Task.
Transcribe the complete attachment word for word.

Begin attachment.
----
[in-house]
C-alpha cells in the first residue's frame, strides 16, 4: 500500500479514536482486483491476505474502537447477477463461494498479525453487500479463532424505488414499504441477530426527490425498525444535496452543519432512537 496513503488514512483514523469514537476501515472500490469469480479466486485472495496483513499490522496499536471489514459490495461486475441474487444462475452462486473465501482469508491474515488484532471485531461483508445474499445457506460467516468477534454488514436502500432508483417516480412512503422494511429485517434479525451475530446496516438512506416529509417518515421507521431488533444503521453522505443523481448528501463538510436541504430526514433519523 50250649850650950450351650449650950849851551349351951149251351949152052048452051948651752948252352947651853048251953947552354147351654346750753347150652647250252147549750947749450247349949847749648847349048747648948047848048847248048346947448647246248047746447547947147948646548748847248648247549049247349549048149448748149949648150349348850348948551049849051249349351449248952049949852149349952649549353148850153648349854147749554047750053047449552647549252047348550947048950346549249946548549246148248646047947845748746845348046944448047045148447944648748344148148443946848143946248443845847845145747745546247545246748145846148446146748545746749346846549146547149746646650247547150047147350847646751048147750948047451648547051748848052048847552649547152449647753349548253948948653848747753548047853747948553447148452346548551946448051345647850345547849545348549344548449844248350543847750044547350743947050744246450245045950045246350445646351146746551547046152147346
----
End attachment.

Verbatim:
[in-house]
C-alpha cells in the first residue's frame, strides 16, 4: 500500500479514536482486483491476505474502537447477477463461494498479525453487500479463532424505488414499504441477530426527490425498525444535496452543519432512537 496513503488514512483514523469514537476501515472500490469469480479466486485472495496483513499490522496499536471489514459490495461486475441474487444462475452462486473465501482469508491474515488484532471485531461483508445474499445457506460467516468477534454488514436502500432508483417516480412512503422494511429485517434479525451475530446496516438512506416529509417518515421507521431488533444503521453522505443523481448528501463538510436541504430526514433519523 50250649850650950450351650449650950849851551349351951149251351949152052048452051948651752948252352947651853048251953947552354147351654346750753347150652647250252147549750947749450247349949847749648847349048747648948047848048847248048346947448647246248047746447547947147948646548748847248648247549049247349549048149448748149949648150349348850348948551049849051249349351449248952049949852149349952649549353148850153648349854147749554047750053047449552647549252047348550947048950346549249946548549246148248646047947845748746845348046944448047045148447944648748344148148443946848143946248443845847845145747745546247545246748145846148446146748545746749346846549146547149746646650247547150047147350847646751048147750948047451648547051748848052048847552649547152449647753349548253948948653848747753548047853747948553447148452346548551946448051345647850345547849545348549344548449844248350543847750044547350743947050744246450245045950045246350445646351146746551547046152147346